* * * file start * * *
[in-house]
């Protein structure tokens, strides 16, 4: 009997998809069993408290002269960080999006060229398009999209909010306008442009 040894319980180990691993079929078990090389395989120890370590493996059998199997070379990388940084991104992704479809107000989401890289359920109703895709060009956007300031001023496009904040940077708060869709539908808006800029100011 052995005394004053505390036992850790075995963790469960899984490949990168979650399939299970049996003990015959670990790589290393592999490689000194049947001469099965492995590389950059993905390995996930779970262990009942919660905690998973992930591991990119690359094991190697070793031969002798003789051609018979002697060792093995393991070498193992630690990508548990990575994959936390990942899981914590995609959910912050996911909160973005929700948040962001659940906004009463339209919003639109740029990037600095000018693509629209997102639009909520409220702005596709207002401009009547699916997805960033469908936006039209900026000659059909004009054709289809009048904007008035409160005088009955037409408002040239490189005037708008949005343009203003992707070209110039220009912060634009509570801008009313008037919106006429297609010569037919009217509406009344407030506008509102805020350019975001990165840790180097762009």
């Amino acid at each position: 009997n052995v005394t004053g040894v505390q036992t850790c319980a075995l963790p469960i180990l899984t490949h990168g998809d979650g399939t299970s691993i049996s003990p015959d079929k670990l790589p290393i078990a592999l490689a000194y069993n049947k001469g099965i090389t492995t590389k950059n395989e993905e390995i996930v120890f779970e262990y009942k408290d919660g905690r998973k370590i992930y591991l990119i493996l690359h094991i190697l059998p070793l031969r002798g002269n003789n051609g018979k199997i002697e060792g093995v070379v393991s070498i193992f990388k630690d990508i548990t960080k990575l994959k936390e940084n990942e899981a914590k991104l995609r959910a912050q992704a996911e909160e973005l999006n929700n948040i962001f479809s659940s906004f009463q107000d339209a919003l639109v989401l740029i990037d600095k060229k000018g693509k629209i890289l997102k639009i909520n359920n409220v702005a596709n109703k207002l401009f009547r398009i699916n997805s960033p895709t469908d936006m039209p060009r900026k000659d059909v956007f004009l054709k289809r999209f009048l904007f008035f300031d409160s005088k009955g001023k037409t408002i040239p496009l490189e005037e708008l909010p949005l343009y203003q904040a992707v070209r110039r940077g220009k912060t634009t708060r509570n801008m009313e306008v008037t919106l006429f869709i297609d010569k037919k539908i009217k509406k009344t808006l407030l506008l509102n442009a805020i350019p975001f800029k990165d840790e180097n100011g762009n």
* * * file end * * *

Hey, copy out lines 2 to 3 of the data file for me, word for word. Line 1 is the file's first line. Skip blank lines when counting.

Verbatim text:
């Protein structure tokens, strides 16, 4: 009997998809069993408290002269960080999006060229398009999209909010306008442009 040894319980180990691993079929078990090389395989120890370590493996059998199997070379990388940084991104992704479809107000989401890289359920109703895709060009956007300031001023496009904040940077708060869709539908808006800029100011 052995005394004053505390036992850790075995963790469960899984490949990168979650399939299970049996003990015959670990790589290393592999490689000194049947001469099965492995590389950059993905390995996930779970262990009942919660905690998973992930591991990119690359094991190697070793031969002798003789051609018979002697060792093995393991070498193992630690990508548990990575994959936390990942899981914590995609959910912050996911909160973005929700948040962001659940906004009463339209919003639109740029990037600095000018693509629209997102639009909520409220702005596709207002401009009547699916997805960033469908936006039209900026000659059909004009054709289809009048904007008035409160005088009955037409408002040239490189005037708008949005343009203003992707070209110039220009912060634009509570801008009313008037919106006429297609010569037919009217509406009344407030506008509102805020350019975001990165840790180097762009």
């Amino acid at each position: 009997n052995v005394t004053g040894v505390q036992t850790c319980a075995l963790p469960i180990l899984t490949h990168g998809d979650g399939t299970s691993i049996s003990p015959d079929k670990l790589p290393i078990a592999l490689a000194y069993n049947k001469g099965i090389t492995t590389k950059n395989e993905e390995i996930v120890f779970e262990y009942k408290d919660g905690r998973k370590i992930y591991l990119i493996l690359h094991i190697l059998p070793l031969r002798g002269n003789n051609g018979k199997i002697e060792g093995v070379v393991s070498i193992f990388k630690d990508i548990t960080k990575l994959k936390e940084n990942e899981a914590k991104l995609r959910a912050q992704a996911e909160e973005l999006n929700n948040i962001f479809s659940s906004f009463q107000d339209a919003l639109v989401l740029i990037d600095k060229k000018g693509k629209i890289l997102k639009i909520n359920n409220v702005a596709n109703k207002l401009f009547r398009i699916n997805s960033p895709t469908d936006m039209p060009r900026k000659d059909v956007f004009l054709k289809r999209f009048l904007f008035f300031d409160s005088k009955g001023k037409t408002i040239p496009l490189e005037e708008l909010p949005l343009y203003q904040a992707v070209r110039r940077g220009k912060t634009t708060r509570n801008m009313e306008v008037t919106l006429f869709i297609d010569k037919k539908i009217k509406k009344t808006l407030l506008l509102n442009a805020i350019p975001f800029k990165d840790e180097n100011g762009n």